This is a response to a post by Andrea DiMaio headed ‘Why Citizen Participation May Be An Illusion’ on December 5th, 2009 at http://bit.ly/5hmCkL in which he argues that “It is all fair and good to say that politicians and government officials will carefully listen to what virtual communities say, but until when those communities can sit at a table and have a voting right, they won’t be able to make much difference”. He illustrates his point with reference to recent experiences in his original home town, near Milan, where a ‘city league’, i.e. a group of citizens not associated with any political party, decided to self-organize as an alternative to traditional politics, achieved a high profile and significant support, but didn’t have a single member elected as a councillor. Now they are considering forming as a more traditional political party, paradoxically in order to combat traditional party politics. He argues that this suggests that unorganized citizen involvement, e.g. through e-government and e-governance, will never have as much influence as organized involvement, which means getting ‘a vote at the table’.
Normally I enjoy the posts by Andrea DiMaio very much but this one had me shaking my head with dismay. I think he’s almost entirely missed the point here. Yes, many community groups and social movements will ‘go formal’ from time to time – they have that right. And, yes, many will become indistinguishable from the parties they originally formed to combat. (Of course, a few of them will go on to take over from those very parties – he has some good examples in Italy!). But this is NOT the way in which most citizens, even activists, have an influence.
We need to make a very clear distinction between ‘activists’ and ‘general citizens’. Most ‘general citizens’ are reluctant to spend much of their time making any positive contribution to civic debate or action, as Nick Jones points out very well in his comments above. However, they also resent being kept out of the debate, so they expect clear and visible invitations to participate, if only ‘arms-length’, on a reasonably frequent basis, though they will not generally take up those invitations. So it’s essential that they receive these invitations and feel included, if only at this very peripheral level. Occasionally, on issues which really switch them on, a proportion of general citizens (although usually only a quite small proportion) will become ‘activists’ for a while – not necessarily for long but it is likely that for a long time afterwards they will judge the responsiveness and the quality of the public sector by the experience they have in these periods of intense engagement.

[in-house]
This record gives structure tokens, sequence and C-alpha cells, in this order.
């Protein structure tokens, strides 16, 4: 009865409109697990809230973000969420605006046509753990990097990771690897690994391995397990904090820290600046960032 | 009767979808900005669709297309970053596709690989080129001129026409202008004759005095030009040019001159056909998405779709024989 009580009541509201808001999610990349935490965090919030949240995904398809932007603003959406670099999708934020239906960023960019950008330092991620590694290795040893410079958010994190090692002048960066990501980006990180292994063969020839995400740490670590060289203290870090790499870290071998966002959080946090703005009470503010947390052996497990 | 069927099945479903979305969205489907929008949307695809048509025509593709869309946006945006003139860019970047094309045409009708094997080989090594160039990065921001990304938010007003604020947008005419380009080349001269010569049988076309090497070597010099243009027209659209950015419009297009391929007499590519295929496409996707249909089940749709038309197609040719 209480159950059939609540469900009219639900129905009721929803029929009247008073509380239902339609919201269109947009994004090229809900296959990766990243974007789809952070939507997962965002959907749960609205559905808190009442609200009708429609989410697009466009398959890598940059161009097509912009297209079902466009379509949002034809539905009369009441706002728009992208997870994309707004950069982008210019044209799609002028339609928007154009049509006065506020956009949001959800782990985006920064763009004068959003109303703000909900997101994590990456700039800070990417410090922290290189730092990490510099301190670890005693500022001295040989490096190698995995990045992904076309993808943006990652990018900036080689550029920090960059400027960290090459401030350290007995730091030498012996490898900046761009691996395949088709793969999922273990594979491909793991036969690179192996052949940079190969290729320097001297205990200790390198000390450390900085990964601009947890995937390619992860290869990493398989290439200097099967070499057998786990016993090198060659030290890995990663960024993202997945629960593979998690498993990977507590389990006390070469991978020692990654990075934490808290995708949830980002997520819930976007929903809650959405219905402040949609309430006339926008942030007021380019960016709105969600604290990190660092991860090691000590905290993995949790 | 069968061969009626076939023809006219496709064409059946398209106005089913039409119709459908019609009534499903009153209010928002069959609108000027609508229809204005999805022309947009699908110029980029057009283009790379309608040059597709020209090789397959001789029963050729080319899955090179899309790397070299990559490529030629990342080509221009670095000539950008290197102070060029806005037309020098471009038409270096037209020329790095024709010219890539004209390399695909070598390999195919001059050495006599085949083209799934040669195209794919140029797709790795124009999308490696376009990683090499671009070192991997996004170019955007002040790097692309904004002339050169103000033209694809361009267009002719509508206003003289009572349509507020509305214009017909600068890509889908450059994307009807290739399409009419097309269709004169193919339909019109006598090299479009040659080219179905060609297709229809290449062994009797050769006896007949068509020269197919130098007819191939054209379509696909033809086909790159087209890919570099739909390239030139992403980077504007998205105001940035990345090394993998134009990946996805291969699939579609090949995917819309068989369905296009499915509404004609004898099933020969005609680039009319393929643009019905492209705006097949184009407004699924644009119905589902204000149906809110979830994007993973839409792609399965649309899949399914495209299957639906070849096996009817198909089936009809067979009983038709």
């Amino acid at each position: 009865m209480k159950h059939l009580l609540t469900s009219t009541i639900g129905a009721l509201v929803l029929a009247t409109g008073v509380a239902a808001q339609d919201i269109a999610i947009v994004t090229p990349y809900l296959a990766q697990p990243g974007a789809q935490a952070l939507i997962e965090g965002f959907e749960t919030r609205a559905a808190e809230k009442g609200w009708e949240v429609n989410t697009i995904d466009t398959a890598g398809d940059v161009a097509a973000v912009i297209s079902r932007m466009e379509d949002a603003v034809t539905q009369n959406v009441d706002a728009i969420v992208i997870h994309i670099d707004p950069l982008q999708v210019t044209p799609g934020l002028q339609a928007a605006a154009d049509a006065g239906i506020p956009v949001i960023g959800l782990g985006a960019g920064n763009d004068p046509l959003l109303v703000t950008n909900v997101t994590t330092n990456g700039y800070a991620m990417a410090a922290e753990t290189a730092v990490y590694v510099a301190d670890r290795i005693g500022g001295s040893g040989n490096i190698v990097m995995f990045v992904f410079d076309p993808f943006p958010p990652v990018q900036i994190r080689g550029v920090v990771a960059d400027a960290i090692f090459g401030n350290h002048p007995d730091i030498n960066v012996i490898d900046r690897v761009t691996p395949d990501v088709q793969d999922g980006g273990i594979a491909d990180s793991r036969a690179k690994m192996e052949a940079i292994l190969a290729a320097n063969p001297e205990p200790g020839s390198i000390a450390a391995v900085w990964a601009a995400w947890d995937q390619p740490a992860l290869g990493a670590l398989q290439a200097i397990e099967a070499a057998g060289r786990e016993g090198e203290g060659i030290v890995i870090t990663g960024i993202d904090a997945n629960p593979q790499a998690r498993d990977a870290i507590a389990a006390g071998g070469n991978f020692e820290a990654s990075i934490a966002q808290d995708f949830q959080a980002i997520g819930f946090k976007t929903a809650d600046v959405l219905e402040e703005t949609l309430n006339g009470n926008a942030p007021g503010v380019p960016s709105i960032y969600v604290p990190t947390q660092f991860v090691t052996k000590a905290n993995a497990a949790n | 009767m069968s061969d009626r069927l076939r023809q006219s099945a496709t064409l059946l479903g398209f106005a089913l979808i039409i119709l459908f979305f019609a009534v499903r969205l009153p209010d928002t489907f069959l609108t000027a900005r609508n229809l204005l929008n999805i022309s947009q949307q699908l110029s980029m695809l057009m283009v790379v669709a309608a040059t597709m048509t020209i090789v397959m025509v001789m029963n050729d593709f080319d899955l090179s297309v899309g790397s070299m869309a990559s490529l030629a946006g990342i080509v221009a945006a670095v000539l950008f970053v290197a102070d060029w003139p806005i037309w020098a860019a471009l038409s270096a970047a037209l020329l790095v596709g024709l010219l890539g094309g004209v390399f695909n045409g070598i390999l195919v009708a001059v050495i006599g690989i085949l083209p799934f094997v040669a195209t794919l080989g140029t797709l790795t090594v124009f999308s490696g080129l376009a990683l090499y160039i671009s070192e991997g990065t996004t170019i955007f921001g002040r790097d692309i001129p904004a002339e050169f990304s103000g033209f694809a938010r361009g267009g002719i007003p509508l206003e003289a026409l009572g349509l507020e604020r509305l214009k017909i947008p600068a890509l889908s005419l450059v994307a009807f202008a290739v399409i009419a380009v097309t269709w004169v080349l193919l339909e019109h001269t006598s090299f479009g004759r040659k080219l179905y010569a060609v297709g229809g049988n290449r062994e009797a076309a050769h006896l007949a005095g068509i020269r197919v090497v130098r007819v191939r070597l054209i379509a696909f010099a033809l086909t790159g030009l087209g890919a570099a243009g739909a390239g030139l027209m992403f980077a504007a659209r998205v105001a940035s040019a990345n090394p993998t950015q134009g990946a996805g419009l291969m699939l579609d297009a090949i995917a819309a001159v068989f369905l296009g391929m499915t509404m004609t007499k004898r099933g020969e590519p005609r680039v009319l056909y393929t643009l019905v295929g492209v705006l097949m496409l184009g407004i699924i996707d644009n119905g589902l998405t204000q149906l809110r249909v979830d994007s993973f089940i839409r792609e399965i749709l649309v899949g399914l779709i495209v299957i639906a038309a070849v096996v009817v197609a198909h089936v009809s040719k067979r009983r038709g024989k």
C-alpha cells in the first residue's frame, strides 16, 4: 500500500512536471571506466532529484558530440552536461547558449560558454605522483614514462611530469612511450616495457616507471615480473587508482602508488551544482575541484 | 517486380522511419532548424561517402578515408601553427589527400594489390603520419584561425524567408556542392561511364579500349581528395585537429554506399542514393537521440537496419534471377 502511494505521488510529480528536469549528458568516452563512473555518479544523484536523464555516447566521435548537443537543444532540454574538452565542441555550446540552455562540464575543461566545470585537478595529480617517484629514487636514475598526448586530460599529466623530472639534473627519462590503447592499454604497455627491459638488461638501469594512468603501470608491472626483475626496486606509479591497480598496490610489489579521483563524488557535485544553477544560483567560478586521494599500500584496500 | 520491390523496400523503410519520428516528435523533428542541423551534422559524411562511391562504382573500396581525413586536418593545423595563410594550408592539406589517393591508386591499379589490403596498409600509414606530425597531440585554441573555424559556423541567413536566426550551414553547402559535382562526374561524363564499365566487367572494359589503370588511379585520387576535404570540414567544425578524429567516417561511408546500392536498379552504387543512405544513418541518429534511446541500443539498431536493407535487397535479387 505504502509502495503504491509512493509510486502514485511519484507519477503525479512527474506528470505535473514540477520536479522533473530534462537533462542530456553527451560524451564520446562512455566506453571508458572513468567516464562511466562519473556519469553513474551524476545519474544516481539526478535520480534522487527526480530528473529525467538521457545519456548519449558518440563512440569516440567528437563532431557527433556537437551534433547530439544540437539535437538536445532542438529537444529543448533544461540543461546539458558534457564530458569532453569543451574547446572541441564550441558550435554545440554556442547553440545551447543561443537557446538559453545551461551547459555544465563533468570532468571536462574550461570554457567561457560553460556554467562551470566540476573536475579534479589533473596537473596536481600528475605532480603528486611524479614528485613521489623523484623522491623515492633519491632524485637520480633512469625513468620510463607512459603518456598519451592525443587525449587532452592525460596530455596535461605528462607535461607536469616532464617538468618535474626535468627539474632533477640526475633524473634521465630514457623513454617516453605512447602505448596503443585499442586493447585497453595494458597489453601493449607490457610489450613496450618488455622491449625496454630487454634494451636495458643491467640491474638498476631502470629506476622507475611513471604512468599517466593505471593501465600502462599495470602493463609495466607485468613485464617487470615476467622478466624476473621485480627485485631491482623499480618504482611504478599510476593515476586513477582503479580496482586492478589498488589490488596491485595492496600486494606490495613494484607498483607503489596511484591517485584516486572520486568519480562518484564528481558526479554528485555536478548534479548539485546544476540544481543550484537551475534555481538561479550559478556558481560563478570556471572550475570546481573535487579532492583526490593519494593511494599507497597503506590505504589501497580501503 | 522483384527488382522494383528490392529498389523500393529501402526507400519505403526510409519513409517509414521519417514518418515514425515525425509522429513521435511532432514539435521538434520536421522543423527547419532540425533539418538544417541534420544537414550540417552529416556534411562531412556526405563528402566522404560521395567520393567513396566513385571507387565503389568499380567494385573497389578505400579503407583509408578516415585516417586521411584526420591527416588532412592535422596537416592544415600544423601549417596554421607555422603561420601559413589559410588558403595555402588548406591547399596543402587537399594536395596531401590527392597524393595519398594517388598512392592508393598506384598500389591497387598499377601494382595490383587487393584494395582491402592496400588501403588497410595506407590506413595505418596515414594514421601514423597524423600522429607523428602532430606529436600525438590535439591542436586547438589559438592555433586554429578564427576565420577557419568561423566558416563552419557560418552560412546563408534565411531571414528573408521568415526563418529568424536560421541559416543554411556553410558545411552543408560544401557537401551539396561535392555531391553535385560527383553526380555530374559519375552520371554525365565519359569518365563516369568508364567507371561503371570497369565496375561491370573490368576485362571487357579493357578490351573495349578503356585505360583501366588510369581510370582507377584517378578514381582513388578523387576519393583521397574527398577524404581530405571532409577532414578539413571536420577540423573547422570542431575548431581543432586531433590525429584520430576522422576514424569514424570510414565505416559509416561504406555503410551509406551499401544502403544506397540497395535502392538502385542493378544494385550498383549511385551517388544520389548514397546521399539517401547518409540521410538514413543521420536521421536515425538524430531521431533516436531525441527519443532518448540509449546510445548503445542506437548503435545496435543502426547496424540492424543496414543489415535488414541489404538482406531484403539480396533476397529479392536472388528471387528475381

Activists are different, of course – they know about and they care about the issues. But they often DON’T believe that they need a vote at the table. They do generally believe that they need a PLACE around the table. However, becoming formally enmeshed in ‘the system’ often seems to them to be counter-productive. We recently did a survey of a large number of high profile national and local activists in the UK on behalf of Communities and Local Government, our government department responsible for community empowerment. The majority had little involvement with MPs or local councillors, who of course DO have ‘a vote at the table’ but, as activists see it, almost no influence. Our activists had, however, huge involvement with the people they see as shaping the decisions made by public bodies – many of whom hold relatively low posts in public agencies and ministries, but write the reports which are rubber-stamped further up the decision-making chain. And our activists were VERY media-savvy. Almost NONE saw any circumstances in which they would be prepared to become MPs or local councillors, believing it would be of no value in furthering the causes and issues on which they were campaigning. (This is reminiscent of Tony Benn’s statement, when he announced that he would not stand as an MP again, that he was ‘leaving Parliament in order to be able to spend more time in politics’!) Yet these people generally have a very much higher profile than most national or local politicians and are believed by top decision makers to have an important influence on decisions which are made in government.
So, I would argue that the experience in Andrea DiMaio’s town in Italy is common but not a good guide to how the public can influence decision-making. In particular, we should recognize that both the public and activists can exert important influence on those with ‘a vote at the table’ and do not necessarily have to have a vote themselves. Moreover, those with ‘a vote at the table’ may have little real influence on the debate shaping decisions. Let’s not confuse having a vote with real influence over the debate, or authority with influence!